Good Reads, Life & Style

How To Go Plastic Free

Something that many of us have been asking ourselves is just how to go plastic free when it seems like plastic is everywhere.

Thankfully Caroline Jones, author of How to Go Plastic Free* (affiliate link) which has recently been published through Carlton Books, is here today with a great guest post on some of the ways that she is going plastic-free, and some great ideas for us.

Take it away Caroline!

how to go plastic free book

My New Year’s resolution this year – and one I hope to keep going long past January – has been to try extra hard to cut down on my plastic waste. Having spent a big chunk of last year researching and writing my book entitled: How to Go Plastic Free, I realised that even though I’m an avid recycler and plastic avoider, there’s still a lot more I could be doing to make a difference.

Over the last 100 years, global plastic usage has grown from zero to the point where humanity now produces its own weight in plastic every single year. That’s a shocking 300 million tons of plastic – with only 10 percent of it recycled.

But from polluting oceans to filling up landfills for decades without decomposing, the devastating impact plastic has on our planet is now well documented. Yet with our daily life so dependent on a vast variety of plastic products, making the shift to living a life without plastic is undoubtedly a real challenge.

It’s easy to think that one person using less plastic isn’t going to save the world, but personal commitment is how all positive change begins. One person inspires another, and then another and before long a ripple becomes a wave of change that can remake our world for the better – for our own future and for many generations to come.

Here are the 5 changes I’ve started making this year to significantly reduce my plastic waste footprint…

plastic free book uk

1. Saying no to single use plastics – for good

This stuff is everywhere! Often in the form of food packaging, it includes any plastic that’s used just once and then thrown away or recycled. Because it’s so convenient, single-use plastic has seeped into every corner of our lives, but the negative impact it has on the environment is so immense we really need to reduce our reliance on it.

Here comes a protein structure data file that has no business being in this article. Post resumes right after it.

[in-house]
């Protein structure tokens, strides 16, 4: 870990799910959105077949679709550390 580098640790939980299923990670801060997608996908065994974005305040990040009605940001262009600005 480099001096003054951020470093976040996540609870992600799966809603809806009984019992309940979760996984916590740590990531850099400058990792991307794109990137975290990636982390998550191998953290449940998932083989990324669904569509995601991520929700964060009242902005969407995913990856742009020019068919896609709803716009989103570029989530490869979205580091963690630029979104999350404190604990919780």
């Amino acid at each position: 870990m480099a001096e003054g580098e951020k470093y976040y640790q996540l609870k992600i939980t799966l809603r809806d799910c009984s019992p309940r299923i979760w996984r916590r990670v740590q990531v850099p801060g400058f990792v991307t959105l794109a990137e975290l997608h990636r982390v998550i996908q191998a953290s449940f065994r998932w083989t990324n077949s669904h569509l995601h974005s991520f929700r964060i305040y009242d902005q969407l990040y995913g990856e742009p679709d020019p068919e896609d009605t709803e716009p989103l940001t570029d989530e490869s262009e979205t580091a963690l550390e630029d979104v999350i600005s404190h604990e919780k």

It’s so easy to buy a drink in a plastic bottle and a plastic wrapped sandwich every lunchtime – and then carry them out of the shop in a plastic bag. All of which is used for just a couple of minutes before being discarded forever.

Yet the huge amount of plastic needed to supply this takeaway lunch habit is terrifying. Even if only 15 percent of the world did this daily throughout their working life that’s over 2400 billion batches of discarded lunchtime plastic. It’s impossible to escape the consequences of throwing away such vast quantities of a material that takes hundreds of years to break down. And while some single use plastics items, such as plastic bottles, can be recycled, many can’t. Which makes them the worst form of plastic used today – hands down.

So, if there is a significant change to sign up to right away, it’s ditching single use plastic that can’t be recycled. Here are the top ten worst offenders that I’m planning to cut out for good this year.

1. Crisp packets

2. Wet wipes

3. Sandwich boxes

4. Sauce sachets

5. Ready meal trays

6. Pet food pouches

7. Ear buds

8. Plant pots

9. Plastic drinking straws

10. ‘Foilised’ (metallic) wrapping paper

2. Making my own bubbles

If you love sparkling water, as we do in our family, it could be time to invest in a SodaStream. This Eighties favourite has recently been repositioned as an eco-product, as using it to add bubbles to tap water means you can finally do away with plastic bottles of fizzy water – or having to carry heavy glass bottles back from the shop. 

Some models actually come with their own glass bottle to store your newly carbonated water in. Better still, it can save you money! Each gas canister (which can be refilled) makes up to 60 litres of water for around £13. With the leading sparkling water brand costing around £1 for a 1-litre bottle, you can get nearly 5 litres of SodaStream fizzy for a similar price. We’ve not stopped using ours since it arrived!

3. Getting to know my local milkman

Supermarket milk comes in plastic bottles, which you’ll want to avoid when you’re trying to go plastic-free. Shops also sell milk in cardboard containers, which may seem like a good option, but most are actually coated inside and out with a thin plastic layer. This makes them a mixed material item and therefore almost impossible to recycle.

This means your best is going old school and using a local milkman – as most people in the UK did up until the last 30 or so years. Home delivered milk is making a resurgence, and most areas have dairies that deliver locally, providing milk in returnable, reusable glass bottles. I found my local one online and have signed up.

4. Quit my coffee pod habit

The capsules used in nearly all popular single-serve coffee machines contain plastic and are notoriously bad for the environment as they can’t generally be recycled. One option is to source biodegradable options, such as Halo, who make compostable pods compatible with most popular machines. But generally speaking, swapping to a machine that uses loose coffee – either ground or whole beans – is the greenest way to go. Then you can seek out smaller, independent coffee shops and delis in your area and take your own jar or tin to fill up. My local shop offers a 10% discount for customers bringing their own container.

5. Leave my plastic at the supermarket

Finally, if you’re feeling brave and want to make a stand the next time you’re doing your supermarket shop, Greenpeace advise taking some of the plastic packaging you don’t want off the products you do want and leaving it at the checkout. So, I plan to do this from now on!